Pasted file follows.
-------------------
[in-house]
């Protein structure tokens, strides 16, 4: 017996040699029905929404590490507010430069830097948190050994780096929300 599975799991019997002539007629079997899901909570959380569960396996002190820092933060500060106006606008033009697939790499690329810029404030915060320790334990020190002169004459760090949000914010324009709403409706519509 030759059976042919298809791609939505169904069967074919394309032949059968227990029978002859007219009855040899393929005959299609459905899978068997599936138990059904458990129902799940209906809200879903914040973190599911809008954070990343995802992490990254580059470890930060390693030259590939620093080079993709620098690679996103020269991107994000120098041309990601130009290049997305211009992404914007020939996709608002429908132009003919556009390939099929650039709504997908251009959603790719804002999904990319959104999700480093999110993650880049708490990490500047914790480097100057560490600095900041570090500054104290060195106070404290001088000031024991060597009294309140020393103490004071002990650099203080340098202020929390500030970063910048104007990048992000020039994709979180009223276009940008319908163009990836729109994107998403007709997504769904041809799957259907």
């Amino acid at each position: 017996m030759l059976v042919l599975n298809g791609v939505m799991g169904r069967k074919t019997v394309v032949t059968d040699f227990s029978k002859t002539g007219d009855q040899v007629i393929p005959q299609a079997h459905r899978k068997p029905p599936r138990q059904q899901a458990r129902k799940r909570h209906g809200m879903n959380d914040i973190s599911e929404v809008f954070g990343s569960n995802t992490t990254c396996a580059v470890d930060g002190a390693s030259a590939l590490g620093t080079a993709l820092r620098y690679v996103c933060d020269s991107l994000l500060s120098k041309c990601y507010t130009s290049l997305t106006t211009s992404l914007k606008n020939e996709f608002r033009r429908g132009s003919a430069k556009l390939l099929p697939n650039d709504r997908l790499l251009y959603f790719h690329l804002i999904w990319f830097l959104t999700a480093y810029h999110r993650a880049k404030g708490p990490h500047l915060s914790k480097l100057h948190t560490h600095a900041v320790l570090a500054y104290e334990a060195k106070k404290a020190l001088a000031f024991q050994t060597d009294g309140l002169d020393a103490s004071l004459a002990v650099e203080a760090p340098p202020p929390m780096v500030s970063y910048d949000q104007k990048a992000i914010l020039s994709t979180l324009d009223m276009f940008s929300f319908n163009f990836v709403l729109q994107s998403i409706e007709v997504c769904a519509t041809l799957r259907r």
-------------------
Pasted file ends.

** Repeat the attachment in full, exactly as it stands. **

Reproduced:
[in-house]
């Protein structure tokens, strides 16, 4: 017996040699029905929404590490507010430069830097948190050994780096929300 599975799991019997002539007629079997899901909570959380569960396996002190820092933060500060106006606008033009697939790499690329810029404030915060320790334990020190002169004459760090949000914010324009709403409706519509 030759059976042919298809791609939505169904069967074919394309032949059968227990029978002859007219009855040899393929005959299609459905899978068997599936138990059904458990129902799940209906809200879903914040973190599911809008954070990343995802992490990254580059470890930060390693030259590939620093080079993709620098690679996103020269991107994000120098041309990601130009290049997305211009992404914007020939996709608002429908132009003919556009390939099929650039709504997908251009959603790719804002999904990319959104999700480093999110993650880049708490990490500047914790480097100057560490600095900041570090500054104290060195106070404290001088000031024991060597009294309140020393103490004071002990650099203080340098202020929390500030970063910048104007990048992000020039994709979180009223276009940008319908163009990836729109994107998403007709997504769904041809799957259907």
């Amino acid at each position: 017996m030759l059976v042919l599975n298809g791609v939505m799991g169904r069967k074919t019997v394309v032949t059968d040699f227990s029978k002859t002539g007219d009855q040899v007629i393929p005959q299609a079997h459905r899978k068997p029905p599936r138990q059904q899901a458990r129902k799940r909570h209906g809200m879903n959380d914040i973190s599911e929404v809008f954070g990343s569960n995802t992490t990254c396996a580059v470890d930060g002190a390693s030259a590939l590490g620093t080079a993709l820092r620098y690679v996103c933060d020269s991107l994000l500060s120098k041309c990601y507010t130009s290049l997305t106006t211009s992404l914007k606008n020939e996709f608002r033009r429908g132009s003919a430069k556009l390939l099929p697939n650039d709504r997908l790499l251009y959603f790719h690329l804002i999904w990319f830097l959104t999700a480093y810029h999110r993650a880049k404030g708490p990490h500047l915060s914790k480097l100057h948190t560490h600095a900041v320790l570090a500054y104290e334990a060195k106070k404290a020190l001088a000031f024991q050994t060597d009294g309140l002169d020393a103490s004071l004459a002990v650099e203080a760090p340098p202020p929390m780096v500030s970063y910048d949000q104007k990048a992000i914010l020039s994709t979180l324009d009223m276009f940008s929300f319908n163009f990836v709403l729109q994107s998403i409706e007709v997504c769904a519509t041809l799957r259907r």